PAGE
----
China’s Yutu rover exploring the lunar surface has stopped operating after a record-setting mission of 31 months, the State Administration for Science, Technology and Industry for National Defense (SASTIND) announced.
The “Jade Rabbit” – fastened to the Chang’e 3 lunar lander – embarked on a two-week flight to the Moon on December 1, 2013, lifting off atop a Long March 3B rocket. Chang’e 3 made a successful powered landing at Mare Imbrium on December 14, dispatching the small 120-Kilogram rover to the surface within hours of the landing.
Chang’e 3 was the first craft to complete a soft landing on the Moon in nearly four decades.
Having arrived on the lunar surface, the Yutu rover began an exploration mission expected to last three months while the Chang’e 3 lander was planned to endure the lunar environment for one year, using an Lunar-based Ultraviolet Telescope (LUT) to study the star-filled sky in the UV wavelengths and an Extreme UV Camera to examine Earth’s Plasmasphere.
Remote controlled by the Mission Team in China, Yutu covered over 100 meters on the lunar surface, studying a variety of rocks using a suite of instruments comprised of panoramic cameras, a ground-penetrating radar, an imaging spectrometer and a robotic arm outfitted with an Alpha-Particle X-Ray Spectrometer.
The surface environment on the Moon poses a particular challenge to long-duration missions as day and night change only every two weeks with extreme cold in the dark of night and very hot temperatures during the day.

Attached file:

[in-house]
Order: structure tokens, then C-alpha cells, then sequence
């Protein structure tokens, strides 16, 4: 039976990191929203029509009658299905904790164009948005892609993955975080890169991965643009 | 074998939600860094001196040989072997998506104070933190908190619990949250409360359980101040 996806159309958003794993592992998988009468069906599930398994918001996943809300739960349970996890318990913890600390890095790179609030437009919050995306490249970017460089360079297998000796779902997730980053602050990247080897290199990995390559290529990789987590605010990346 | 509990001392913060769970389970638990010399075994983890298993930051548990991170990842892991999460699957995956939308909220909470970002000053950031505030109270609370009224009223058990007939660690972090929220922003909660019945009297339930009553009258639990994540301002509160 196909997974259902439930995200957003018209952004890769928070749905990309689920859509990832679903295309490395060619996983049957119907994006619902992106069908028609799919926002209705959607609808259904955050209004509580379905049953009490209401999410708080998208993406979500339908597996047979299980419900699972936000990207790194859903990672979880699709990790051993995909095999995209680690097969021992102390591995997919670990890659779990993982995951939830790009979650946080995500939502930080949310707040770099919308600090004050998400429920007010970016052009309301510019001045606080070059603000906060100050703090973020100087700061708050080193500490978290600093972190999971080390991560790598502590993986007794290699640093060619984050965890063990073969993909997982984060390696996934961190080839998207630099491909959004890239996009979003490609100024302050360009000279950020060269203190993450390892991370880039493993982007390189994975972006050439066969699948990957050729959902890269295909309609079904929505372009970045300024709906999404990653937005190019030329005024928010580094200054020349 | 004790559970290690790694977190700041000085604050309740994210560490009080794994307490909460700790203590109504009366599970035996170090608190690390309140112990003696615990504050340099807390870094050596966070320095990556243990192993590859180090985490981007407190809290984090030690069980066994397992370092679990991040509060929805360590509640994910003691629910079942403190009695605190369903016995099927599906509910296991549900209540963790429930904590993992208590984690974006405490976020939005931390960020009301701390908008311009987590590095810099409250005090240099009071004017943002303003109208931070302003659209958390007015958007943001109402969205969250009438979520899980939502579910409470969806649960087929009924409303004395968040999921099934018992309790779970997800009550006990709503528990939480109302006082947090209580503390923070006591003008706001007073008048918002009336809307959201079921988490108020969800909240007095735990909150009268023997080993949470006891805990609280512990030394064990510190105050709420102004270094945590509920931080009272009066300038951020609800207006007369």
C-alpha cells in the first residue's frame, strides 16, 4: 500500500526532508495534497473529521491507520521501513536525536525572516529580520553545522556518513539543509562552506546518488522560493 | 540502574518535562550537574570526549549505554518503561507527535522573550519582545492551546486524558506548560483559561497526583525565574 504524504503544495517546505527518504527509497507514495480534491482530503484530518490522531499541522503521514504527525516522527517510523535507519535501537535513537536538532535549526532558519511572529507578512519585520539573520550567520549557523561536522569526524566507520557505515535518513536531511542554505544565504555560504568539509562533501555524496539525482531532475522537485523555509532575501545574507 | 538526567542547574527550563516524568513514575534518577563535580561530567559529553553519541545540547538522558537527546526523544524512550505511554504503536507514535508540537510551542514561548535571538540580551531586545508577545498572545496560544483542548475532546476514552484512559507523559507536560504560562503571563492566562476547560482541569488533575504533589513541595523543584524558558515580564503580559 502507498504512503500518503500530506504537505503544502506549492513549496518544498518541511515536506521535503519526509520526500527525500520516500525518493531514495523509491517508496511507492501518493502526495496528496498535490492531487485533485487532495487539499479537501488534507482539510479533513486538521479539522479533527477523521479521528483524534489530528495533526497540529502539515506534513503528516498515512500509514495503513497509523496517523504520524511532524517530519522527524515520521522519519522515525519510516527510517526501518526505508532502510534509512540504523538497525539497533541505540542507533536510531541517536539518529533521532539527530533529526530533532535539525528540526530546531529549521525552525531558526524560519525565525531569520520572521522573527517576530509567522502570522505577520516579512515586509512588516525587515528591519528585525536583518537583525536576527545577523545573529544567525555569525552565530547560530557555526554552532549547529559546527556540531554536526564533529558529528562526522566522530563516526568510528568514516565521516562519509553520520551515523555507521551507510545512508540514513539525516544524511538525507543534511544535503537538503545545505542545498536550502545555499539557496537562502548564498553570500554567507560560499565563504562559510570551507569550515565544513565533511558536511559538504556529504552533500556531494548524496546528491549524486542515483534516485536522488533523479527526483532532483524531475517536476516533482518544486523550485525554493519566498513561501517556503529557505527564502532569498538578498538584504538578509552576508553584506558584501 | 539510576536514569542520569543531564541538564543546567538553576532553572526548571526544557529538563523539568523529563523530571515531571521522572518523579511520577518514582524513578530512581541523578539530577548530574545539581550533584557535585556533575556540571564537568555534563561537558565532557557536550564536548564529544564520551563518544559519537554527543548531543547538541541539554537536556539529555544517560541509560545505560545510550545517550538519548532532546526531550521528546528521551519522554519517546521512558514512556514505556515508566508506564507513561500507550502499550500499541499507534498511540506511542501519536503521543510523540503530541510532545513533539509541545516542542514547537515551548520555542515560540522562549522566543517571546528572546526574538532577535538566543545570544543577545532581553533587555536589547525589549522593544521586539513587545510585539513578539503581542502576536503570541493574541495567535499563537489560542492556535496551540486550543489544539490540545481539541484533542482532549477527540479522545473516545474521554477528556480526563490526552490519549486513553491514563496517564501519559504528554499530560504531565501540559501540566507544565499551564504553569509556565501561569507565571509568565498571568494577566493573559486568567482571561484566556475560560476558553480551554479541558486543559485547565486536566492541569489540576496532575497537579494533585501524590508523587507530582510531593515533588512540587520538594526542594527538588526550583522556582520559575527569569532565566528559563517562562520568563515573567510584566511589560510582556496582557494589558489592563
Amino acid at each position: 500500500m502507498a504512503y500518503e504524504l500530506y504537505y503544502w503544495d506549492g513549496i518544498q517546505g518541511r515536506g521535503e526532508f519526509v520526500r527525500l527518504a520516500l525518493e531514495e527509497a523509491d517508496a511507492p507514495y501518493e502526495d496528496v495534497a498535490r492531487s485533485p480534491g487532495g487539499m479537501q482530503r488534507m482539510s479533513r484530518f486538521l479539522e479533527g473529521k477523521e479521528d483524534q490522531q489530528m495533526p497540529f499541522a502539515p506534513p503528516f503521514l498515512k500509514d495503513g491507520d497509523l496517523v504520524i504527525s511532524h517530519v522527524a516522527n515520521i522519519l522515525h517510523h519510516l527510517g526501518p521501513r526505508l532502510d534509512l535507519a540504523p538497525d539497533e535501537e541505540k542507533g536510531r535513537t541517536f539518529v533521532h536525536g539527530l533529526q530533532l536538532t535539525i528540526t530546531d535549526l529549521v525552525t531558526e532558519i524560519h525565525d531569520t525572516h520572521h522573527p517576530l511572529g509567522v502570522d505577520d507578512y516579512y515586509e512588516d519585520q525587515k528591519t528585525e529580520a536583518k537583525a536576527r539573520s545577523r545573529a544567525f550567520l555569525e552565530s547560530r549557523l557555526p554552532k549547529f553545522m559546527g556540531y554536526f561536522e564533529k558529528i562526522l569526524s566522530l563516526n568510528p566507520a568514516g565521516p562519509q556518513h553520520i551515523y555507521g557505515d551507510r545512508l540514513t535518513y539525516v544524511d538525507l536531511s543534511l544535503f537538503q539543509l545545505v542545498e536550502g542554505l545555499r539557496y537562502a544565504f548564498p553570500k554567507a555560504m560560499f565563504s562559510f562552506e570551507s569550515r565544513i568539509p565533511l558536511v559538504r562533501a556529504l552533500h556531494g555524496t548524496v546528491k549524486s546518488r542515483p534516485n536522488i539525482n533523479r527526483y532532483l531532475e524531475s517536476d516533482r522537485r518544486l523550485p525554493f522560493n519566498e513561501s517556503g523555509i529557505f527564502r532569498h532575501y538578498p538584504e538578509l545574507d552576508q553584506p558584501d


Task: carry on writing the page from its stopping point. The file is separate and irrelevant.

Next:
Yutu was feared dead at the end of its second lunar day in late January 2014 when it encountered a massive systems breakdown, rendering the craft immobile – unable to drive and no longer able to move its camera mast and solar panels, the latter of which presented the greatest challenge as one of the panels was used to shield the rover body from the harsh temperatures of lunar night.
To the surprise of many, Yutu woke up in mid-February when sunlight hit its solar arrays and began charging the rover’s batteries. However, it was determined that the Jade Rabbit would remain stationary for the rest of its life on the Moon without the ability to actuate its moving parts.
Despite its severely impacted functions, Yutu’s core systems and communications terminal continued functioning throughout 2014 and 2015, allowing the stationary rover to become the longest working rover ever deployed to the lunar surface. Mission Controllers decided to operate the rover for as long as possible to study the response of its different systems to the challenging environment on the Moon.
Signals from Yutu could be received by radio operators on Earth almost every lunar day as the Chinese mission team kept operating the rover to learn valuable lessons for future robotic missions to the Moon and other targets.
Yutu’s mission came to an end after 972 days when the rover became unresponsive to calls from the ground, having surpassed its intended lifetime and setting a new record for the longest operating rover on the lunar surface.
Meanwhile, the 1,200-Kilogram Chang’e 3 lander is still going strong, operating well beyond its expected one-year primary mission.
The mission so far has delivered over 100 scientific papers including new discoveries such as a previously unknown lava flow, a new type of basalt not seen in returned Apollo rock samples, and findings on the composition of the tenuous lunar exosphere.